Today was supposed to be the first day of the 2016 legislative session for members of the House of Representatives. Unfortunately, my colleagues and I received a memo on Friday from Speaker Madigan, letting us know that he was cancelling our first week in Springfield. He did not provide reasoning for the cancellation, but we learned later through a statement by a member of his staff that the Speaker felt there was not a sufficient amount of work to require us to be in Springfield!

We need to negotiate and enact a balanced budget, along with the many other significant reforms necessary to improve the economic climate in our state. The General Assembly should be working nonstop until a compromise is achieved.

Our first day in Springfield will now be January 27, the day Governor Bruce Rauner is scheduled to present the annual “State of the State” address.

Consolidation Task Force Releases Report
After almost 12 months of hearings and consultations with citizens from throughout Illinois, the Local Government Consolidation and Unfunded Mandates Task Force recently released a 400-page report to reduce burdens on local units of government and taxpayers. The Task Force was chaired by Lieutenant Governor Evelyn Sanguinetti, who also happens to be a resident of the 48th District.

Illinois currently has nearly 7,000 individual units of local government. That’s more than any other state in the nation, and almost 2,000 more than the runner-up state of Texas. This often leads to duplication of services. Taxes are simply too high, and a primary factor for our over-taxation is the extraordinarily high number of local governments, coupled with financially burdensome unfunded mandates.

I support significant reform to the way that government services are delivered in Illinois. In my time on the village board in Lombard, we considered and enacted a number of the suggested reforms included in the report. Unfortunately, our state’s laws often prevent local officials and taxpayers from implementing creative and collaborative solutions to deliver services more efficiently. As a lawmaker I am committed to amending or repealing those laws, so as to ensure necessary government services can be delivered in a cost-effective manner.

House GOP Legislators Call for Tougher Balanced Budget Law
With the State’s budget impasse entering month seven, I’ve joined with a number of my colleagues to forward legislation that would withhold pay from lawmakers if a balanced budget is not passed. HB4399 would build upon and strengthen the state constitution’s balanced budget requirement. The bill demands that within 30 days of the enactment of a budget, the Auditor General’s Office must certify that the budget will be balanced, with expenses not exceeding expected revenue. If the Auditor General declares that the budget is not balanced then the Comptroller will:
Stop payment for the salary of General Assembly members and Constitutional Officers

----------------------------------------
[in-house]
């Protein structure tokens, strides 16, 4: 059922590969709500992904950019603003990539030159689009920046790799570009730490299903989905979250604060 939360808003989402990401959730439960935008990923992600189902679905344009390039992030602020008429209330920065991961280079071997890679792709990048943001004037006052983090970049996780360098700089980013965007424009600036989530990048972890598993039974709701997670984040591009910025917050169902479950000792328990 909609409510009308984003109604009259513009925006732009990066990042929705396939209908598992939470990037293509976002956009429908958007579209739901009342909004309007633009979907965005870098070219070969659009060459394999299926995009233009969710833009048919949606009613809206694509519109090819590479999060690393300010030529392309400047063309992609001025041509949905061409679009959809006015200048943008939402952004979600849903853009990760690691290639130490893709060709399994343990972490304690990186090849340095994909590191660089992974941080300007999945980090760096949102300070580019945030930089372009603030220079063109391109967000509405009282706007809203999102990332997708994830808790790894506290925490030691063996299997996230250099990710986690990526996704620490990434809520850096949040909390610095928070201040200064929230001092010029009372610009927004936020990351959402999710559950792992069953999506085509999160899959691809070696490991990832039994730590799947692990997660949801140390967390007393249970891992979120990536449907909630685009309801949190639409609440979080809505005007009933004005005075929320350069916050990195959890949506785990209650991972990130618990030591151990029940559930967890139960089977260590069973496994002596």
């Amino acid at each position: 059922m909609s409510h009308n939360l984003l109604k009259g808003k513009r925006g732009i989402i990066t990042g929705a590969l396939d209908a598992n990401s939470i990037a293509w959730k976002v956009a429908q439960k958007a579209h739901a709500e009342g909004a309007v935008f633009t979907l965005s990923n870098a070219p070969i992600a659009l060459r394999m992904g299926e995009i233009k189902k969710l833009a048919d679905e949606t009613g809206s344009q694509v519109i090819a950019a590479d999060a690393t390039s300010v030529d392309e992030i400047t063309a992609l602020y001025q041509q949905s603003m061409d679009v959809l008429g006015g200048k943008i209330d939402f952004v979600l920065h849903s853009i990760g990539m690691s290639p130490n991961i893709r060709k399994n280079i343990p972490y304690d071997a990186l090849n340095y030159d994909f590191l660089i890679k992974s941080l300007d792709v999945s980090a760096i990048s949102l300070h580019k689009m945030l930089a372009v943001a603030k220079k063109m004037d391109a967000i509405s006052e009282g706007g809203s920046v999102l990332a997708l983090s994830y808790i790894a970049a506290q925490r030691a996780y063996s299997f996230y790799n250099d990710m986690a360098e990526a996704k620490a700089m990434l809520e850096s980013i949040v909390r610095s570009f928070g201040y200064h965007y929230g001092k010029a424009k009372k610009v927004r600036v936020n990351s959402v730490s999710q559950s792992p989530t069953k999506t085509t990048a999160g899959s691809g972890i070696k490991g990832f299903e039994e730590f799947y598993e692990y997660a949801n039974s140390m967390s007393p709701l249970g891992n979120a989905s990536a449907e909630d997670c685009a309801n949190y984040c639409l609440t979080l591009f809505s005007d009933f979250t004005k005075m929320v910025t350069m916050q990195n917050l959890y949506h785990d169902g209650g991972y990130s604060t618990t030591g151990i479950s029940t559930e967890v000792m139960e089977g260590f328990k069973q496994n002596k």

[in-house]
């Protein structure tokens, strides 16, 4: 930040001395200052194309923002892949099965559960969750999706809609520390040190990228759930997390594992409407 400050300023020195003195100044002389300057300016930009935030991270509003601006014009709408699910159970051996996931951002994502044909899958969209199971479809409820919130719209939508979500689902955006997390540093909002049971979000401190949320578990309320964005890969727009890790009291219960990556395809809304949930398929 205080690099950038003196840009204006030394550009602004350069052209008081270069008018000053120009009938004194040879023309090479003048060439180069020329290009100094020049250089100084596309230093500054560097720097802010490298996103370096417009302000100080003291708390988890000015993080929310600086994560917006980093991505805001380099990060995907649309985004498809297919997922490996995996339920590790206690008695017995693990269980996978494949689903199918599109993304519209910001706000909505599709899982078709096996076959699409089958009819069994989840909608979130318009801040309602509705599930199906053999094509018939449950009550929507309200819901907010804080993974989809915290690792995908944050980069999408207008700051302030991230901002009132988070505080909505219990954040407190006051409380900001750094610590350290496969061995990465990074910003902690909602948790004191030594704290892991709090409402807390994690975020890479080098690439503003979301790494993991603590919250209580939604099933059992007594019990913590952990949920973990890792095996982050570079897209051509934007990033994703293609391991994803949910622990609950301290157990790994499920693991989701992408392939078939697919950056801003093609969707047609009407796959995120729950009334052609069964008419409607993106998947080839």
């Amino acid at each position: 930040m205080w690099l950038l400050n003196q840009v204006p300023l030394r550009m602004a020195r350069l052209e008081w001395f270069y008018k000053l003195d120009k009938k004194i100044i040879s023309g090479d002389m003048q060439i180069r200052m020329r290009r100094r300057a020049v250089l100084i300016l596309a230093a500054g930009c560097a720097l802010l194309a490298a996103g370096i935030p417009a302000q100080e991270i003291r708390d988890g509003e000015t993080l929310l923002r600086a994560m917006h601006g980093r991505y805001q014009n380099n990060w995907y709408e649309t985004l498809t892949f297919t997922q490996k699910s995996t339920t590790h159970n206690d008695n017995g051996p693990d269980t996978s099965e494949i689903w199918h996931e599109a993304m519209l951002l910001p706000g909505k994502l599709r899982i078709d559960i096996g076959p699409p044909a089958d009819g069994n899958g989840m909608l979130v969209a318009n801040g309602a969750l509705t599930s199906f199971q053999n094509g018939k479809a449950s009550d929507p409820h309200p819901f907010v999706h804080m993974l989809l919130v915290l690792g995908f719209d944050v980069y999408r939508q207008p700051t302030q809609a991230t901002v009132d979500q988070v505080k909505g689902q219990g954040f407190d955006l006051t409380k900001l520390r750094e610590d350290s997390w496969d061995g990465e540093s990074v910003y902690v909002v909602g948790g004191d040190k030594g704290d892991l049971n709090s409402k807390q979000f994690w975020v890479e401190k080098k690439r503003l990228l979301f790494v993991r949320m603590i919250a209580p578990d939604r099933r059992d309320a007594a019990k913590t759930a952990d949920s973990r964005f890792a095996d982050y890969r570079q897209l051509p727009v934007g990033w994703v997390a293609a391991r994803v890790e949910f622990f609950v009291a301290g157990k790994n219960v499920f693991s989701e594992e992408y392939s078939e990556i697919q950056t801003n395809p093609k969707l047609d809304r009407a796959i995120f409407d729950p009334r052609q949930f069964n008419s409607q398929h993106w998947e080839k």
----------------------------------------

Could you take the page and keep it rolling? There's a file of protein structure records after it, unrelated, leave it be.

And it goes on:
Within 10 days of the Auditor General’s certification that the budget is not balanced, the General Assembly must convene to enact a new state budget

The bill is awaiting action in the Rules Committee.

Illinois Ranks 3rd in Net Outmigration as Citizens Continue to Flee the State
A recent survey found significant numbers of Illinois residents moving elsewhere within the United States in 2015. According to the survey, in 2015, the typical Illinois emigrant moved to Texas, Georgia, Colorado, Washington, or North Carolina. Net outmigration from Illinois is attributed to the almost stagnant job picture in the Land of Lincoln. The number of new Illinois private-sector jobs created since the 2008-09 economic downturn has not been sufficient to make up for jobs lost, leading to a bleak outlook for young Illinois adults and new entrants into the labor force.

The Census Bureau’s survey numbers are backed up with data from moving-van firm United Van Lines, which closely tracks the number of runs their trucks are forced to make as a result of imbalances in the numbers of households entering or leaving a state. In 2015, as in previous years, Illinois was ranked near the bottom of states in terms of net moving in activity. The overall table, published as the Annual National Movers Study, showed Illinois as the #3 net outbound state in 2015. New Jersey, New York, and Connecticut also had substantial quantities of outbound moving-van activity. States with net in-migration included Oregon, South Carolina, and Vermont.

The one consistent key difference between our state and these other states is our political structure. Too many of our elected officials refuse to acknowledge that our laws and regulations are strangling businesses and destroying jobs and that our corruption and spending are draining our residents dry and even driving them out of state. The states taking our citizens are red states and blue states, so the divide shouldn’t be a partisan one.